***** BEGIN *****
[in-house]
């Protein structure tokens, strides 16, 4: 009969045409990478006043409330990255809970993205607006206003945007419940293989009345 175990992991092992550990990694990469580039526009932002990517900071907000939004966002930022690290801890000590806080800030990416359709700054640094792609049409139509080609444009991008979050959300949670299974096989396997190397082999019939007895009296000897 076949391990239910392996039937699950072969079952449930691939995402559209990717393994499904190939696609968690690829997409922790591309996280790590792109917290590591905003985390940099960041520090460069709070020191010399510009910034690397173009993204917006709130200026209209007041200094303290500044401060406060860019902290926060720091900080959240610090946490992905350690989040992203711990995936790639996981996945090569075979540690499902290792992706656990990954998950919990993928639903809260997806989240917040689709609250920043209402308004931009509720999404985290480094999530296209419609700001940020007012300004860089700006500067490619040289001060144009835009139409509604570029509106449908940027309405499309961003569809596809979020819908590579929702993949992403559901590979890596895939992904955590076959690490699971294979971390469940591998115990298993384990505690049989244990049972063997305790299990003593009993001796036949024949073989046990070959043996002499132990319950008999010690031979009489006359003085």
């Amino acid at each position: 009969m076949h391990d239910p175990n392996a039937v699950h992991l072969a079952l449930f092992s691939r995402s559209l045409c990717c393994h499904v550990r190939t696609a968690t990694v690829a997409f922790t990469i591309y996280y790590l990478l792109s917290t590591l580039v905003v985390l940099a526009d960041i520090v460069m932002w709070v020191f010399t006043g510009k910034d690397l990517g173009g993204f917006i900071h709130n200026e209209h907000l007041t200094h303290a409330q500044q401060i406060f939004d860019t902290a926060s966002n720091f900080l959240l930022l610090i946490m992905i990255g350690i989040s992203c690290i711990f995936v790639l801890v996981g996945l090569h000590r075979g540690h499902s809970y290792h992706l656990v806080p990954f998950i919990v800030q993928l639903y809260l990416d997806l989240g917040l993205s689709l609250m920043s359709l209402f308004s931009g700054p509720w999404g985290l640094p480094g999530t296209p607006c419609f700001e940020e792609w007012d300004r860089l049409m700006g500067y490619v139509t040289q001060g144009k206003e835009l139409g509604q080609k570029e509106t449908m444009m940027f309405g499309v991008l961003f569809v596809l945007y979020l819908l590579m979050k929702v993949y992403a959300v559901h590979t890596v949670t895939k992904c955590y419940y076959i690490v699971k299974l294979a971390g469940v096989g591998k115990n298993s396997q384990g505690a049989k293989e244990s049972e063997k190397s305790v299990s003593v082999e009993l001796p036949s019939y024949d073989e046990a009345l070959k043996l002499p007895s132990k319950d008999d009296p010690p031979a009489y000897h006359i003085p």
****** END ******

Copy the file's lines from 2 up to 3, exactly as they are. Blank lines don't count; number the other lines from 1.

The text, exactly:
């Protein structure tokens, strides 16, 4: 009969045409990478006043409330990255809970993205607006206003945007419940293989009345 175990992991092992550990990694990469580039526009932002990517900071907000939004966002930022690290801890000590806080800030990416359709700054640094792609049409139509080609444009991008979050959300949670299974096989396997190397082999019939007895009296000897 076949391990239910392996039937699950072969079952449930691939995402559209990717393994499904190939696609968690690829997409922790591309996280790590792109917290590591905003985390940099960041520090460069709070020191010399510009910034690397173009993204917006709130200026209209007041200094303290500044401060406060860019902290926060720091900080959240610090946490992905350690989040992203711990995936790639996981996945090569075979540690499902290792992706656990990954998950919990993928639903809260997806989240917040689709609250920043209402308004931009509720999404985290480094999530296209419609700001940020007012300004860089700006500067490619040289001060144009835009139409509604570029509106449908940027309405499309961003569809596809979020819908590579929702993949992403559901590979890596895939992904955590076959690490699971294979971390469940591998115990298993384990505690049989244990049972063997305790299990003593009993001796036949024949073989046990070959043996002499132990319950008999010690031979009489006359003085």
């Amino acid at each position: 009969m076949h391990d239910p175990n392996a039937v699950h992991l072969a079952l449930f092992s691939r995402s559209l045409c990717c393994h499904v550990r190939t696609a968690t990694v690829a997409f922790t990469i591309y996280y790590l990478l792109s917290t590591l580039v905003v985390l940099a526009d960041i520090v460069m932002w709070v020191f010399t006043g510009k910034d690397l990517g173009g993204f917006i900071h709130n200026e209209h907000l007041t200094h303290a409330q500044q401060i406060f939004d860019t902290a926060s966002n720091f900080l959240l930022l610090i946490m992905i990255g350690i989040s992203c690290i711990f995936v790639l801890v996981g996945l090569h000590r075979g540690h499902s809970y290792h992706l656990v806080p990954f998950i919990v800030q993928l639903y809260l990416d997806l989240g917040l993205s689709l609250m920043s359709l209402f308004s931009g700054p509720w999404g985290l640094p480094g999530t296209p607006c419609f700001e940020e792609w007012d300004r860089l049409m700006g500067y490619v139509t040289q001060g144009k206003e835009l139409g509604q080609k570029e509106t449908m444009m940027f309405g499309v991008l961003f569809v596809l945007y979020l819908l590579m979050k929702v993949y992403a959300v559901h590979t890596v949670t895939k992904c955590y419940y076959i690490v699971k299974l294979a971390g469940v096989g591998k115990n298993s396997q384990g505690a049989k293989e244990s049972e063997k190397s305790v299990s003593v082999e009993l001796p036949s019939y024949d073989e046990a009345l070959k043996l002499p007895s132990k319950d008999d009296p010690p031979a009489y000897h006359i003085p």